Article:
This was originally written for my column on Homeschool Mosiacs. It's too good not to repost! Information still holds true, and my kids were so cute in the picture!
Cloning, now that’s certainly some technology that every homeschool
mom at one time or another would like to employ. Seriously, if you cast
the ethics of it aside, to be able to have one or more of yourself to
get the homeschooling done, the housework, and even maybe find some time
for a little culture or recreation for yourself, would be an amazing
There were many days after I became a homeschool mom that I felt
pulled in so many directions that it really stressed me out. You’d have
one child working on their phonics workbook while their older sibling
was trying to do story problems in math, and at the same time the toddler
was under the table coloring with crayons half on paper and half on the
floor. All of them calling for your help, okay, almost all of them. The
toddler on the floor didn’t care that she was making a mess, but I did!
What I began to notice as we went through our various activities in
the day was that I felt much less stressed and “pulled” when we stopped
to have story time together. It was amazing how even the little ones
would pay attention and no one was calling my name. We actually were all
having a pleasant time together as a family. This epiphany resulted in
our journey into multi-age homeschooling.
You see, when we were all “doing our own thing” we were all demanding
our own way. Each child thought they should have my help and attention
whenever they needed it, and resented having to “wait” for someone else
to be served first. Quite honestly, I also thought they should have
enough to keep them busy and I should be able to do my own thing and get
some housework done while they worked.
When we moved to doing more things together however those attitudes
shifted. Spending time with them doing their subjects all together
allowed for the kids to all have that mommy attention and instruction at
the same time. It also allowed for them to work together and help one
another. They began to form “working relationships” together instead of
learning (or failing to learn) to work in isolation.
As homeschoolers we have a plethora of choices for homeschool
curriculum these days. How in the world do you make choices that will
fit all your kids? In a nutshell if the box/book says “grade 3” or”
grade 5” it’s not going to adapt well and was designed for a school
setting. On the other hand if it says grades K-8 it’s a winner for
multi-age teaching. Those seem so simple, but if you’re going to venture
into this why not make it easier on yourself to use something that was
designed for multi-age homeschooling.
The other benefit to using curriculum that is geared toward multiple
ages is that many of them are written by homeschool parents. They know
what will work in a home setting because that’s where they developed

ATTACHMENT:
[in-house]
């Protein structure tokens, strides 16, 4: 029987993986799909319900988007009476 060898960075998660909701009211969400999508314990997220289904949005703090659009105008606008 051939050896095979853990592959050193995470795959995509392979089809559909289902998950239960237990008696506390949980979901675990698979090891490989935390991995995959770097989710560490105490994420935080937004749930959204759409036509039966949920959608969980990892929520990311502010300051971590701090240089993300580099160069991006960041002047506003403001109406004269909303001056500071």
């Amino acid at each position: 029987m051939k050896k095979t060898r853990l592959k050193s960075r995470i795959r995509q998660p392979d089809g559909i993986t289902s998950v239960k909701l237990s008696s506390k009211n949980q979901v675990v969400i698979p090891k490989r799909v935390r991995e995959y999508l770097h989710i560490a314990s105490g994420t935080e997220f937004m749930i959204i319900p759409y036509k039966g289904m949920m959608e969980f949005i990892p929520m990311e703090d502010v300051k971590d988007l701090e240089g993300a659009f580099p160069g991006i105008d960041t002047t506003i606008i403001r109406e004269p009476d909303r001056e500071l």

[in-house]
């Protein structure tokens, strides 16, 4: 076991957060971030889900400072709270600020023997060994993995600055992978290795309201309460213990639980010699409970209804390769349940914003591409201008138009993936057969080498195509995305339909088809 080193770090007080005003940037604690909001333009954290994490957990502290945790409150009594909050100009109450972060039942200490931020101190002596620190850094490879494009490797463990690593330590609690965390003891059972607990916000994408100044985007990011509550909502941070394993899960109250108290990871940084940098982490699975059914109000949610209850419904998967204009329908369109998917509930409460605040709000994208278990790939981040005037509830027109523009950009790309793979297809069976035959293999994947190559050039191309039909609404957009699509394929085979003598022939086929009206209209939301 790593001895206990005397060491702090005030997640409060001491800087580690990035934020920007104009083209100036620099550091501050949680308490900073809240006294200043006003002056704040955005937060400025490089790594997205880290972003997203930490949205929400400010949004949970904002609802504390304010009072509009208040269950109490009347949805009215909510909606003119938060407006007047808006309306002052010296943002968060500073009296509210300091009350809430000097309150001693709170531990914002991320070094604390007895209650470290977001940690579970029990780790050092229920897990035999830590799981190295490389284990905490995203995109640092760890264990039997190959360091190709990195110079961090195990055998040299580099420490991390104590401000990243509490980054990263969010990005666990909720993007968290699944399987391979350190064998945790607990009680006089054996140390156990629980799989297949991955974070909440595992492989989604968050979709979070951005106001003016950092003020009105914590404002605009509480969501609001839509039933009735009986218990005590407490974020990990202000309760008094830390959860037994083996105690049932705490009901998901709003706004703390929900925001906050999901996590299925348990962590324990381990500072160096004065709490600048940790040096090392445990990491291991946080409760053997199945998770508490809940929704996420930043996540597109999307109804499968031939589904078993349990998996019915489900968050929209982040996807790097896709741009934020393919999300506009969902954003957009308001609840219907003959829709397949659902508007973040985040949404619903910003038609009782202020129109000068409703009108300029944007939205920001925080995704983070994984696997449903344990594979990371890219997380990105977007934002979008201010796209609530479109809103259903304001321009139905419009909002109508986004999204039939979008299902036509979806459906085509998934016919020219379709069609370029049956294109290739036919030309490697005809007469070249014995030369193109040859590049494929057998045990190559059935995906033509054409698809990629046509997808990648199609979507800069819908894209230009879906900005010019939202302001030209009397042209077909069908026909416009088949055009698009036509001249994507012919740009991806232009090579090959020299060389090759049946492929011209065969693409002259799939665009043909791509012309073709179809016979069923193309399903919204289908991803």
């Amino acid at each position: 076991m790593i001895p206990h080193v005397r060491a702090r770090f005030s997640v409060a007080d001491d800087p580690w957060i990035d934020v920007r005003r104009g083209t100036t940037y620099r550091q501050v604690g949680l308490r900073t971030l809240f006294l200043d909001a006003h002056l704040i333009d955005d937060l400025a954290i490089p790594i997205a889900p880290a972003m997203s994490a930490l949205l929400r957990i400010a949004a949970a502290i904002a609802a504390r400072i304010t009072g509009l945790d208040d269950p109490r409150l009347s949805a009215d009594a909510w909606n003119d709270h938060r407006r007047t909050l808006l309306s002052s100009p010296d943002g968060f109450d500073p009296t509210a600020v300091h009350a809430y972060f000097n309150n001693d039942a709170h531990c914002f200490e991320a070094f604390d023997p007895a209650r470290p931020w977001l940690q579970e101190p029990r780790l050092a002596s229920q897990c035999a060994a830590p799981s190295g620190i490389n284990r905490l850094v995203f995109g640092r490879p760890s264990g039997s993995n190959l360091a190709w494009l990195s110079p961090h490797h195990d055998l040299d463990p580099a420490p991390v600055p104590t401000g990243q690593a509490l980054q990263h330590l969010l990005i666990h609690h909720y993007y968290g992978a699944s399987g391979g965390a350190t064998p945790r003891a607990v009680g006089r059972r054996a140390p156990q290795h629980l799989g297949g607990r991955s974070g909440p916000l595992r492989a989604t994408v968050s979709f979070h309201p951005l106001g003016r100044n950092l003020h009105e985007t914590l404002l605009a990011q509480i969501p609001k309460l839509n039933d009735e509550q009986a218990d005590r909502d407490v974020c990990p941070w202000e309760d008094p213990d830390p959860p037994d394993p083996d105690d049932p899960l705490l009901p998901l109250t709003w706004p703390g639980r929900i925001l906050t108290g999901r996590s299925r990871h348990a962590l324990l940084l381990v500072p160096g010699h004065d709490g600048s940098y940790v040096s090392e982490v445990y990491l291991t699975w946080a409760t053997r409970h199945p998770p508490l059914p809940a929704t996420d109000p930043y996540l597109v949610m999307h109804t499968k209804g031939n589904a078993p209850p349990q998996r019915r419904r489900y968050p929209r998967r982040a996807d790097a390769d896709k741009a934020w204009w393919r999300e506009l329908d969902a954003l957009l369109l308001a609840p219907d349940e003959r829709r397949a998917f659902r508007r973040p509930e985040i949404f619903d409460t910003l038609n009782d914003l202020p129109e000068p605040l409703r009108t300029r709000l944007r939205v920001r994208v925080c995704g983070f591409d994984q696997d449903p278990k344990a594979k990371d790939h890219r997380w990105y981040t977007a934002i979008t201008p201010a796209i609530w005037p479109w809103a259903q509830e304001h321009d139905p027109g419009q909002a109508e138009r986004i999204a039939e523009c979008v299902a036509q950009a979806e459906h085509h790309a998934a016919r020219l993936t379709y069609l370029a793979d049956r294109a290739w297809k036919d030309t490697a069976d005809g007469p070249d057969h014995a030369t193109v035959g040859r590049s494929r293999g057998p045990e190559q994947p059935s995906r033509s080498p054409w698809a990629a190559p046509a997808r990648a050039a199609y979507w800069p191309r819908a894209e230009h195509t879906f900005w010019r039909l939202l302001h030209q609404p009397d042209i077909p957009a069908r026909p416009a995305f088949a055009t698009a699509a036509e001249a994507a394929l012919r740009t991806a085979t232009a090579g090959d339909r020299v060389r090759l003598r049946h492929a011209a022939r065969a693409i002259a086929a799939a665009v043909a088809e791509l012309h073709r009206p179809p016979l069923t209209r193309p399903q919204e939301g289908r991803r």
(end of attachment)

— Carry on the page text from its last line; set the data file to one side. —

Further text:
their curriculum. Most of your curriculums with a grade on them were
designed for a public or private classroom setting. Not sure about your
homeschool, but mine looks very different from your typical classroom.
One of the sayings I’m always fond of repeating is, “Do you do school at home or do you “home” school?” There is a difference between the two.
Doing “school” requires enough work to engage 30 or so kids all at
various levels. Most have a lot of repetition so that all the students
have a chance to get it. These also typically require teacher manuals
that many times don’t translate well to the home environment.
Doing “home” means that you learn in a different way and a different
setting. Many times daily activities and life become tools to enhance
learning in a much more effective way which eliminates the need for so
much repetition and seat learning.
With all of that said what are the best ways to go about multi-age learning?
First, if you are just beginning, start with a story time or read
aloud as part of your day. This is where most of the time Mom or Dad
reads a book to the entire family. It doesn’t matter if the toddler is
getting it all, or you’re shifting arms while you nurse the baby. You can
choose any book. I might recommend starting with a biography or
historical fiction. This is a baby step, but will quickly help you see
the fun of multi-age learning.
The next two easiest subjects to multi-age would be History and
Science. There are so many curriculums out there right now for the K-8
ages that can be multi-aged. Often, even when the upper or lower limits
say grades 3-8 or 2-6, the book will give suggestions of how to add to
it to make it go higher or what to focus on for the younger ones using
it with older siblings.
It is also possible to multi-age Language Arts and Math with some
limitations. Oh, and yes, High School in entirely possible too.
But we'll save that for another entry.